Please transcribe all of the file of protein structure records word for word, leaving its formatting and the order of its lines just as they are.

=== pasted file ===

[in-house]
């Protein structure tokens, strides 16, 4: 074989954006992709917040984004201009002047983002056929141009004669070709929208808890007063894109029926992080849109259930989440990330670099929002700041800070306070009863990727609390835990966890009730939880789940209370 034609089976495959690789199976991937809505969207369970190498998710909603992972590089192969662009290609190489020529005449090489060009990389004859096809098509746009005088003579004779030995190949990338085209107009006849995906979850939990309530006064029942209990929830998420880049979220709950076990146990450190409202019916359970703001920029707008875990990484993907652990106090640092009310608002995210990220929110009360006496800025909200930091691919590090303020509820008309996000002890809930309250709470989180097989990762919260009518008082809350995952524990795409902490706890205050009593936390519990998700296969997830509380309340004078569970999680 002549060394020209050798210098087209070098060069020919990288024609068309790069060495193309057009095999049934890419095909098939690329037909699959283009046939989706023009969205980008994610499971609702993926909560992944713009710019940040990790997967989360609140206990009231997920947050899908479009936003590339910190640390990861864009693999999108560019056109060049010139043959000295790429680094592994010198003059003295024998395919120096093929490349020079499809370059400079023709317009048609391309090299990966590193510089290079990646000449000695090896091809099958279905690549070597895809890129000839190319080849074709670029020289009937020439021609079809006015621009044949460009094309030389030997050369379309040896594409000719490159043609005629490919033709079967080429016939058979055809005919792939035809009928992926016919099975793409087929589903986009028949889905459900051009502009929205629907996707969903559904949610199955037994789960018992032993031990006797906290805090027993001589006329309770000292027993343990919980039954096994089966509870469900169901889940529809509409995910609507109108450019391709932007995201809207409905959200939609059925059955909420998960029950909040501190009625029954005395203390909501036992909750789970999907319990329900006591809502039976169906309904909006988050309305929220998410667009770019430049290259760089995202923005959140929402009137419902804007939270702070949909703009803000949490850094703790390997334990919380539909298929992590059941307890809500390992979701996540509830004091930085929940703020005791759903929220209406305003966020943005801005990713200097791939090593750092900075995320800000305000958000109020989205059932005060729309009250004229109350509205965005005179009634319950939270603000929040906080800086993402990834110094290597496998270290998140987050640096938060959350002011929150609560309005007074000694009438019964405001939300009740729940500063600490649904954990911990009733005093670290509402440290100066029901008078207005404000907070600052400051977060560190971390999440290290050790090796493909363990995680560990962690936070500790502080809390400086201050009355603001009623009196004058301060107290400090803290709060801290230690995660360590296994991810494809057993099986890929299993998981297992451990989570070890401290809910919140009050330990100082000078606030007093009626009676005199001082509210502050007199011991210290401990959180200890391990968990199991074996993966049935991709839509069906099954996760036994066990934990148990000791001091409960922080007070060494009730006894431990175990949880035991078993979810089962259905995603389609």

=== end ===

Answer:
[in-house]
């Protein structure tokens, strides 16, 4: 074989954006992709917040984004201009002047983002056929141009004669070709929208808890007063894109029926992080849109259930989440990330670099929002700041800070306070009863990727609390835990966890009730939880789940209370 034609089976495959690789199976991937809505969207369970190498998710909603992972590089192969662009290609190489020529005449090489060009990389004859096809098509746009005088003579004779030995190949990338085209107009006849995906979850939990309530006064029942209990929830998420880049979220709950076990146990450190409202019916359970703001920029707008875990990484993907652990106090640092009310608002995210990220929110009360006496800025909200930091691919590090303020509820008309996000002890809930309250709470989180097989990762919260009518008082809350995952524990795409902490706890205050009593936390519990998700296969997830509380309340004078569970999680 002549060394020209050798210098087209070098060069020919990288024609068309790069060495193309057009095999049934890419095909098939690329037909699959283009046939989706023009969205980008994610499971609702993926909560992944713009710019940040990790997967989360609140206990009231997920947050899908479009936003590339910190640390990861864009693999999108560019056109060049010139043959000295790429680094592994010198003059003295024998395919120096093929490349020079499809370059400079023709317009048609391309090299990966590193510089290079990646000449000695090896091809099958279905690549070597895809890129000839190319080849074709670029020289009937020439021609079809006015621009044949460009094309030389030997050369379309040896594409000719490159043609005629490919033709079967080429016939058979055809005919792939035809009928992926016919099975793409087929589903986009028949889905459900051009502009929205629907996707969903559904949610199955037994789960018992032993031990006797906290805090027993001589006329309770000292027993343990919980039954096994089966509870469900169901889940529809509409995910609507109108450019391709932007995201809207409905959200939609059925059955909420998960029950909040501190009625029954005395203390909501036992909750789970999907319990329900006591809502039976169906309904909006988050309305929220998410667009770019430049290259760089995202923005959140929402009137419902804007939270702070949909703009803000949490850094703790390997334990919380539909298929992590059941307890809500390992979701996540509830004091930085929940703020005791759903929220209406305003966020943005801005990713200097791939090593750092900075995320800000305000958000109020989205059932005060729309009250004229109350509205965005005179009634319950939270603000929040906080800086993402990834110094290597496998270290998140987050640096938060959350002011929150609560309005007074000694009438019964405001939300009740729940500063600490649904954990911990009733005093670290509402440290100066029901008078207005404000907070600052400051977060560190971390999440290290050790090796493909363990995680560990962690936070500790502080809390400086201050009355603001009623009196004058301060107290400090803290709060801290230690995660360590296994991810494809057993099986890929299993998981297992451990989570070890401290809910919140009050330990100082000078606030007093009626009676005199001082509210502050007199011991210290401990959180200890391990968990199991074996993966049935991709839509069906099954996760036994066990934990148990000791001091409960922080007070060494009730006894431990175990949880035991078993979810089962259905995603389609």